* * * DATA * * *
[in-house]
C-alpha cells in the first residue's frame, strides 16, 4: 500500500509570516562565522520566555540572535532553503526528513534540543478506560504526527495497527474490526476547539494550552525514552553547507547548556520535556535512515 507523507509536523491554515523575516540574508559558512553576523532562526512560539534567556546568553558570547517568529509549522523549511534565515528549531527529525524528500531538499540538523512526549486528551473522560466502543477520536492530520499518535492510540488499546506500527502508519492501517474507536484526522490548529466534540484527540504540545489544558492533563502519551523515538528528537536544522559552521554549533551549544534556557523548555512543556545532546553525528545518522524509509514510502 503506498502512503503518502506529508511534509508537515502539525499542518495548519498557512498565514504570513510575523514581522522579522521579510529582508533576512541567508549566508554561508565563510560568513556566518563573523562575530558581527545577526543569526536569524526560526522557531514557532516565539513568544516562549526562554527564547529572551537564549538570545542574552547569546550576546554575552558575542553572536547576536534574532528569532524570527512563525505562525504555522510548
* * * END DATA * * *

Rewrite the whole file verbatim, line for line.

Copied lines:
[in-house]
C-alpha cells in the first residue's frame, strides 16, 4: 500500500509570516562565522520566555540572535532553503526528513534540543478506560504526527495497527474490526476547539494550552525514552553547507547548556520535556535512515 507523507509536523491554515523575516540574508559558512553576523532562526512560539534567556546568553558570547517568529509549522523549511534565515528549531527529525524528500531538499540538523512526549486528551473522560466502543477520536492530520499518535492510540488499546506500527502508519492501517474507536484526522490548529466534540484527540504540545489544558492533563502519551523515538528528537536544522559552521554549533551549544534556557523548555512543556545532546553525528545518522524509509514510502 503506498502512503503518502506529508511534509508537515502539525499542518495548519498557512498565514504570513510575523514581522522579522521579510529582508533576512541567508549566508554561508565563510560568513556566518563573523562575530558581527545577526543569526536569524526560526522557531514557532516565539513568544516562549526562554527564547529572551537564549538570545542574552547569546550576546554575552558575542553572536547576536534574532528569532524570527512563525505562525504555522510548